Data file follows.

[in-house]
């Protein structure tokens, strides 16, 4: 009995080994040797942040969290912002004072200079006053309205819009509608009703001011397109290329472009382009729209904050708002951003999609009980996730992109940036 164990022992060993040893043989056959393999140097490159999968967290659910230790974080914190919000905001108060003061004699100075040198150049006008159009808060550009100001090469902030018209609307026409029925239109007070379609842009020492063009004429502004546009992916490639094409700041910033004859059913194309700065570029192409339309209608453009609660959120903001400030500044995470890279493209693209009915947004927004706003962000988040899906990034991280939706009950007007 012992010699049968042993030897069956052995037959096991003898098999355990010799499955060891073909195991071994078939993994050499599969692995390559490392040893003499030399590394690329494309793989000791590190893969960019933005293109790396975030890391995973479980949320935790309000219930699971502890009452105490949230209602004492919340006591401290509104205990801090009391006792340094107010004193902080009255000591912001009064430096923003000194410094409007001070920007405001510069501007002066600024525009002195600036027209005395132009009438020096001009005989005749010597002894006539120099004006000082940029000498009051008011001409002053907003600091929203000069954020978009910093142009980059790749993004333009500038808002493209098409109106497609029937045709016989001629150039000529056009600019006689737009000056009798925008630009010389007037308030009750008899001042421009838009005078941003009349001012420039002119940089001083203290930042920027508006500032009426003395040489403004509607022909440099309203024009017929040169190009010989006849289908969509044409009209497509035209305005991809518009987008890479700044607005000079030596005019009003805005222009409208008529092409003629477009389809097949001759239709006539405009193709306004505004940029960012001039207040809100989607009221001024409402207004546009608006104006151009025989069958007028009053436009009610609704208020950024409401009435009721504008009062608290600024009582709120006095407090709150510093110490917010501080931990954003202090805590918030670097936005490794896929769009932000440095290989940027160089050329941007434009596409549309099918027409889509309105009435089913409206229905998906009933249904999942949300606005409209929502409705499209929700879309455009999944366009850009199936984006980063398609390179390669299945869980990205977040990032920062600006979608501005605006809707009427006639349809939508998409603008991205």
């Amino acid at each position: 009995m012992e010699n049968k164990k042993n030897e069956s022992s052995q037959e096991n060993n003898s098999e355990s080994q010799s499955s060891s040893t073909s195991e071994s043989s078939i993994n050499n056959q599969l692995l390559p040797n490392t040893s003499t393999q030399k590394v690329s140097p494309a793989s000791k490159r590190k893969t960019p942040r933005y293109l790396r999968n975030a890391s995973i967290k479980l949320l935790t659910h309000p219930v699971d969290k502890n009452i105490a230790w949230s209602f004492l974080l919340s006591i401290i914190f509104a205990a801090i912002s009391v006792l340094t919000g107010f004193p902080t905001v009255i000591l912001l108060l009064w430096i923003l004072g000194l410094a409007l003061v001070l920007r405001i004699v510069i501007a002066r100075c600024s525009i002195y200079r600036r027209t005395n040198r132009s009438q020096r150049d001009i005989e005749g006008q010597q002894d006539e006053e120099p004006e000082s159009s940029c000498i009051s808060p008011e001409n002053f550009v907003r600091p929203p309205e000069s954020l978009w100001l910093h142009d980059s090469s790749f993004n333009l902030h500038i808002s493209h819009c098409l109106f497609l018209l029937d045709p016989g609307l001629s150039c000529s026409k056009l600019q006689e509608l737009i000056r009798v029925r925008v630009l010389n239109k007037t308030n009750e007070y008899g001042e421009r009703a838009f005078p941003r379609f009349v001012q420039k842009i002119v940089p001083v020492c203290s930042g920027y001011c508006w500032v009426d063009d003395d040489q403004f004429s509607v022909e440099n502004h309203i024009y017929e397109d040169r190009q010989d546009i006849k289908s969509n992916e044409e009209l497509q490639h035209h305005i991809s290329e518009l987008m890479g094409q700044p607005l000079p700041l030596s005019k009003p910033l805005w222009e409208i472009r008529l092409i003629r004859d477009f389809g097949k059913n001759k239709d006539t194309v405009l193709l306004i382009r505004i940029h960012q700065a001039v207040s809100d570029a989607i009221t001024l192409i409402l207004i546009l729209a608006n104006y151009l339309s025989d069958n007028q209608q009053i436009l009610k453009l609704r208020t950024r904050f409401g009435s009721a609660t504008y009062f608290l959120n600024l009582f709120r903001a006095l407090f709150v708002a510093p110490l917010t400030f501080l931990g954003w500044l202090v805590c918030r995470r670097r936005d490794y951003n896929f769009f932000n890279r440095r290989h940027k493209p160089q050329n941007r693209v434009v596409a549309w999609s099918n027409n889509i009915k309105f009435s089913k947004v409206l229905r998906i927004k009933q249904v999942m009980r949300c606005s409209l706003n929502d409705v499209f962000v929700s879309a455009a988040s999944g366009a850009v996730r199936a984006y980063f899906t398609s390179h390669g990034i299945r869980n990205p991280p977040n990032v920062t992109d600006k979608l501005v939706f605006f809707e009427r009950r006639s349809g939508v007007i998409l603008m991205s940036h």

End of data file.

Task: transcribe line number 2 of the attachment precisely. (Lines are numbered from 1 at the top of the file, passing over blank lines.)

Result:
């Protein structure tokens, strides 16, 4: 009995080994040797942040969290912002004072200079006053309205819009509608009703001011397109290329472009382009729209904050708002951003999609009980996730992109940036 164990022992060993040893043989056959393999140097490159999968967290659910230790974080914190919000905001108060003061004699100075040198150049006008159009808060550009100001090469902030018209609307026409029925239109007070379609842009020492063009004429502004546009992916490639094409700041910033004859059913194309700065570029192409339309209608453009609660959120903001400030500044995470890279493209693209009915947004927004706003962000988040899906990034991280939706009950007007 012992010699049968042993030897069956052995037959096991003898098999355990010799499955060891073909195991071994078939993994050499599969692995390559490392040893003499030399590394690329494309793989000791590190893969960019933005293109790396975030890391995973479980949320935790309000219930699971502890009452105490949230209602004492919340006591401290509104205990801090009391006792340094107010004193902080009255000591912001009064430096923003000194410094409007001070920007405001510069501007002066600024525009002195600036027209005395132009009438020096001009005989005749010597002894006539120099004006000082940029000498009051008011001409002053907003600091929203000069954020978009910093142009980059790749993004333009500038808002493209098409109106497609029937045709016989001629150039000529056009600019006689737009000056009798925008630009010389007037308030009750008899001042421009838009005078941003009349001012420039002119940089001083203290930042920027508006500032009426003395040489403004509607022909440099309203024009017929040169190009010989006849289908969509044409009209497509035209305005991809518009987008890479700044607005000079030596005019009003805005222009409208008529092409003629477009389809097949001759239709006539405009193709306004505004940029960012001039207040809100989607009221001024409402207004546009608006104006151009025989069958007028009053436009009610609704208020950024409401009435009721504008009062608290600024009582709120006095407090709150510093110490917010501080931990954003202090805590918030670097936005490794896929769009932000440095290989940027160089050329941007434009596409549309099918027409889509309105009435089913409206229905998906009933249904999942949300606005409209929502409705499209929700879309455009999944366009850009199936984006980063398609390179390669299945869980990205977040990032920062600006979608501005605006809707009427006639349809939508998409603008991205």